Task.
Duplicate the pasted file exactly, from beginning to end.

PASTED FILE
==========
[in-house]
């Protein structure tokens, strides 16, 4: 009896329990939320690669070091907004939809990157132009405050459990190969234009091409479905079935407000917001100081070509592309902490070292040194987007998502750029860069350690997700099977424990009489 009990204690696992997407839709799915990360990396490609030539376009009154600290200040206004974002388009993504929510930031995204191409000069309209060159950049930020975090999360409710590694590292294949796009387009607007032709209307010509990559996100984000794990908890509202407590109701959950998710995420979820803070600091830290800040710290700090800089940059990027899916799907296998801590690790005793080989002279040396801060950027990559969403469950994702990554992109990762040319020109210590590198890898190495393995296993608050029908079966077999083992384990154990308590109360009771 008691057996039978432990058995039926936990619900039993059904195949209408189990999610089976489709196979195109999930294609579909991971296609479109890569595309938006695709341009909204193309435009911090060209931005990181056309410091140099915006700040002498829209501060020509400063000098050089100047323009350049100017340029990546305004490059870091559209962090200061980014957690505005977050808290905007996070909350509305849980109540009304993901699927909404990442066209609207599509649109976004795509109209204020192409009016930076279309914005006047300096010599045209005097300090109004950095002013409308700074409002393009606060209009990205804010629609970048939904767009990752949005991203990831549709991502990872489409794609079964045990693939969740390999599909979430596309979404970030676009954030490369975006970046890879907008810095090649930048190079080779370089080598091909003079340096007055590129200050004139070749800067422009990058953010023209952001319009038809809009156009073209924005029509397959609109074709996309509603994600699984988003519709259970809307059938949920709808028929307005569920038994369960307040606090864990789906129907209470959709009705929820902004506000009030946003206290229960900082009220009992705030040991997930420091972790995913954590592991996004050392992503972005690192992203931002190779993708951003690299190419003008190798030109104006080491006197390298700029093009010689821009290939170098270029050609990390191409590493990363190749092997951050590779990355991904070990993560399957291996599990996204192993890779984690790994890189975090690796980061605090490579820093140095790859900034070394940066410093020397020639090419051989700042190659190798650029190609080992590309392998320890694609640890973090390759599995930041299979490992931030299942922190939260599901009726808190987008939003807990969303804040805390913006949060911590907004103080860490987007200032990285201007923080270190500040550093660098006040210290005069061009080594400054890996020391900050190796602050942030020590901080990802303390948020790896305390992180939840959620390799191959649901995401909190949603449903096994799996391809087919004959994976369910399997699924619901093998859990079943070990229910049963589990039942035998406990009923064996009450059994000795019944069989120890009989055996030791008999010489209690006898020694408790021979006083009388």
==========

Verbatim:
[in-house]
């Protein structure tokens, strides 16, 4: 009896329990939320690669070091907004939809990157132009405050459990190969234009091409479905079935407000917001100081070509592309902490070292040194987007998502750029860069350690997700099977424990009489 009990204690696992997407839709799915990360990396490609030539376009009154600290200040206004974002388009993504929510930031995204191409000069309209060159950049930020975090999360409710590694590292294949796009387009607007032709209307010509990559996100984000794990908890509202407590109701959950998710995420979820803070600091830290800040710290700090800089940059990027899916799907296998801590690790005793080989002279040396801060950027990559969403469950994702990554992109990762040319020109210590590198890898190495393995296993608050029908079966077999083992384990154990308590109360009771 008691057996039978432990058995039926936990619900039993059904195949209408189990999610089976489709196979195109999930294609579909991971296609479109890569595309938006695709341009909204193309435009911090060209931005990181056309410091140099915006700040002498829209501060020509400063000098050089100047323009350049100017340029990546305004490059870091559209962090200061980014957690505005977050808290905007996070909350509305849980109540009304993901699927909404990442066209609207599509649109976004795509109209204020192409009016930076279309914005006047300096010599045209005097300090109004950095002013409308700074409002393009606060209009990205804010629609970048939904767009990752949005991203990831549709991502990872489409794609079964045990693939969740390999599909979430596309979404970030676009954030490369975006970046890879907008810095090649930048190079080779370089080598091909003079340096007055590129200050004139070749800067422009990058953010023209952001319009038809809009156009073209924005029509397959609109074709996309509603994600699984988003519709259970809307059938949920709808028929307005569920038994369960307040606090864990789906129907209470959709009705929820902004506000009030946003206290229960900082009220009992705030040991997930420091972790995913954590592991996004050392992503972005690192992203931002190779993708951003690299190419003008190798030109104006080491006197390298700029093009010689821009290939170098270029050609990390191409590493990363190749092997951050590779990355991904070990993560399957291996599990996204192993890779984690790994890189975090690796980061605090490579820093140095790859900034070394940066410093020397020639090419051989700042190659190798650029190609080992590309392998320890694609640890973090390759599995930041299979490992931030299942922190939260599901009726808190987008939003807990969303804040805390913006949060911590907004103080860490987007200032990285201007923080270190500040550093660098006040210290005069061009080594400054890996020391900050190796602050942030020590901080990802303390948020790896305390992180939840959620390799191959649901995401909190949603449903096994799996391809087919004959994976369910399997699924619901093998859990079943070990229910049963589990039942035998406990009923064996009450059994000795019944069989120890009989055996030791008999010489209690006898020694408790021979006083009388």